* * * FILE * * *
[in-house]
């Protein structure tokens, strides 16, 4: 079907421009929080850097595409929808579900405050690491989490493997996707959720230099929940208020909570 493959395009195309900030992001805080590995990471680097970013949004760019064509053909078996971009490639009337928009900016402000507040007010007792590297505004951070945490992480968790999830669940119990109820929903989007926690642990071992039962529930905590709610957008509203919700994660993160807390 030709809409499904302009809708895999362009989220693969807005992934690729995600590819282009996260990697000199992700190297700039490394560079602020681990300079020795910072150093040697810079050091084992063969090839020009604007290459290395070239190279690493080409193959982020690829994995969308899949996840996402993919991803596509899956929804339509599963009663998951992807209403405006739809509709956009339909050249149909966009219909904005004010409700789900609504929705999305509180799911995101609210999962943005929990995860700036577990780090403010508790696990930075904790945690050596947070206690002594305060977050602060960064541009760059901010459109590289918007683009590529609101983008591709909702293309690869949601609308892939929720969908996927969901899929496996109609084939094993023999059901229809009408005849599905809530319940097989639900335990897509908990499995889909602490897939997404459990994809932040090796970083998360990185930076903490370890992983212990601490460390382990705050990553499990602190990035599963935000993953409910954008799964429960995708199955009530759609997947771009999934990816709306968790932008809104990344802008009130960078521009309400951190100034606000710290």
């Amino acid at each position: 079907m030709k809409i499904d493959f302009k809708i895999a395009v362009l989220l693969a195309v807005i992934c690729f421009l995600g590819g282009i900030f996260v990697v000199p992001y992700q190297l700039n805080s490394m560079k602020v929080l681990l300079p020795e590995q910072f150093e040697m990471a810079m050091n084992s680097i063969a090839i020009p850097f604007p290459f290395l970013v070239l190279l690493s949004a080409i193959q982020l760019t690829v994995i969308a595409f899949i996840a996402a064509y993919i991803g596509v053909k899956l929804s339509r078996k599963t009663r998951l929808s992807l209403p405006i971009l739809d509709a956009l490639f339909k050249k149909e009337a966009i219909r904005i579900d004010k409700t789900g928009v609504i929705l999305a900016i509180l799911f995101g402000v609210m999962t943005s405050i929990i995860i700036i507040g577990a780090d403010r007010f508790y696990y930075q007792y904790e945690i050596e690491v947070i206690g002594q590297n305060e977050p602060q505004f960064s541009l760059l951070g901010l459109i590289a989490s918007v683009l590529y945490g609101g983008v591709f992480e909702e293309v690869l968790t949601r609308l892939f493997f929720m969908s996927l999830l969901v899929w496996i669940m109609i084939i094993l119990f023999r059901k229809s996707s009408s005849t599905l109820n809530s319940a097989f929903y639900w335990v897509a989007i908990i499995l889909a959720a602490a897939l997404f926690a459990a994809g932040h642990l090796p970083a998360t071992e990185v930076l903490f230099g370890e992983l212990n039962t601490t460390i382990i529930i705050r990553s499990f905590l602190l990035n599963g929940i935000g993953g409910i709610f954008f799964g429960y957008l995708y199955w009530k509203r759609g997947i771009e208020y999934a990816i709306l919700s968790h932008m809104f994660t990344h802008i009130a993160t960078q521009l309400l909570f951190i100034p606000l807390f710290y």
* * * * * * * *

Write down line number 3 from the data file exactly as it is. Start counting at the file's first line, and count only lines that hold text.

């Amino acid at each position: 079907m030709k809409i499904d493959f302009k809708i895999a395009v362009l989220l693969a195309v807005i992934c690729f421009l995600g590819g282009i900030f996260v990697v000199p992001y992700q190297l700039n805080s490394m560079k602020v929080l681990l300079p020795e590995q910072f150093e040697m990471a810079m050091n084992s680097i063969a090839i020009p850097f604007p290459f290395l970013v070239l190279l690493s949004a080409i193959q982020l760019t690829v994995i969308a595409f899949i996840a996402a064509y993919i991803g596509v053909k899956l929804s339509r078996k599963t009663r998951l929808s992807l209403p405006i971009l739809d509709a956009l490639f339909k050249k149909e009337a966009i219909r904005i579900d004010k409700t789900g928009v609504i929705l999305a900016i509180l799911f995101g402000v609210m999962t943005s405050i929990i995860i700036i507040g577990a780090d403010r007010f508790y696990y930075q007792y904790e945690i050596e690491v947070i206690g002594q590297n305060e977050p602060q505004f960064s541009l760059l951070g901010l459109i590289a989490s918007v683009l590529y945490g609101g983008v591709f992480e909702e293309v690869l968790t949601r609308l892939f493997f929720m969908s996927l999830l969901v899929w496996i669940m109609i084939i094993l119990f023999r059901k229809s996707s009408s005849t599905l109820n809530s319940a097989f929903y639900w335990v897509a989007i908990i499995l889909a959720a602490a897939l997404f926690a459990a994809g932040h642990l090796p970083a998360t071992e990185v930076l903490f230099g370890e992983l212990n039962t601490t460390i382990i529930i705050r990553s499990f905590l602190l990035n599963g929940i935000g993953g409910i709610f954008f799964g429960y957008l995708y199955w009530k509203r759609g997947i771009e208020y999934a990816i709306l919700s968790h932008m809104f994660t990344h802008i009130a993160t960078q521009l309400l909570f951190i100034p606000l807390f710290y």